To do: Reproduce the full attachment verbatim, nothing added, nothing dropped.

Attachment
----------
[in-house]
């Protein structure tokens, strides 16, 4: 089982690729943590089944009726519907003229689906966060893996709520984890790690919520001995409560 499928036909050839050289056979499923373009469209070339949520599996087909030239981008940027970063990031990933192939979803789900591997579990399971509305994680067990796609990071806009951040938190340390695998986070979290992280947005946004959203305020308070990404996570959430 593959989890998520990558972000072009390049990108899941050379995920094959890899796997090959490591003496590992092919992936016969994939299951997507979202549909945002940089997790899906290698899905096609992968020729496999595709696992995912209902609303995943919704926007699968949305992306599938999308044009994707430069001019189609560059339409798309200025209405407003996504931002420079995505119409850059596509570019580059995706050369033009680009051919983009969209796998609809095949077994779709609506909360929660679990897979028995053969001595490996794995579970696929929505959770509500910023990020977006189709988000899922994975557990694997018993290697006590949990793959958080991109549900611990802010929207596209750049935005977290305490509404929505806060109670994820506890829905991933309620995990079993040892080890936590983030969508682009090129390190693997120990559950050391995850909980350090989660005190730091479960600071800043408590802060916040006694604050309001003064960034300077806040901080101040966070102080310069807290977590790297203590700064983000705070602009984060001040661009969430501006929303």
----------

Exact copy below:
[in-house]
């Protein structure tokens, strides 16, 4: 089982690729943590089944009726519907003229689906966060893996709520984890790690919520001995409560 499928036909050839050289056979499923373009469209070339949520599996087909030239981008940027970063990031990933192939979803789900591997579990399971509305994680067990796609990071806009951040938190340390695998986070979290992280947005946004959203305020308070990404996570959430 593959989890998520990558972000072009390049990108899941050379995920094959890899796997090959490591003496590992092919992936016969994939299951997507979202549909945002940089997790899906290698899905096609992968020729496999595709696992995912209902609303995943919704926007699968949305992306599938999308044009994707430069001019189609560059339409798309200025209405407003996504931002420079995505119409850059596509570019580059995706050369033009680009051919983009969209796998609809095949077994779709609506909360929660679990897979028995053969001595490996794995579970696929929505959770509500910023990020977006189709988000899922994975557990694997018993290697006590949990793959958080991109549900611990802010929207596209750049935005977290305490509404929505806060109670994820506890829905991933309620995990079993040892080890936590983030969508682009090129390190693997120990559950050391995850909980350090989660005190730091479960600071800043408590802060916040006694604050309001003064960034300077806040901080101040966070102080310069807290977590790297203590700064983000705070602009984060001040661009969430501006929303």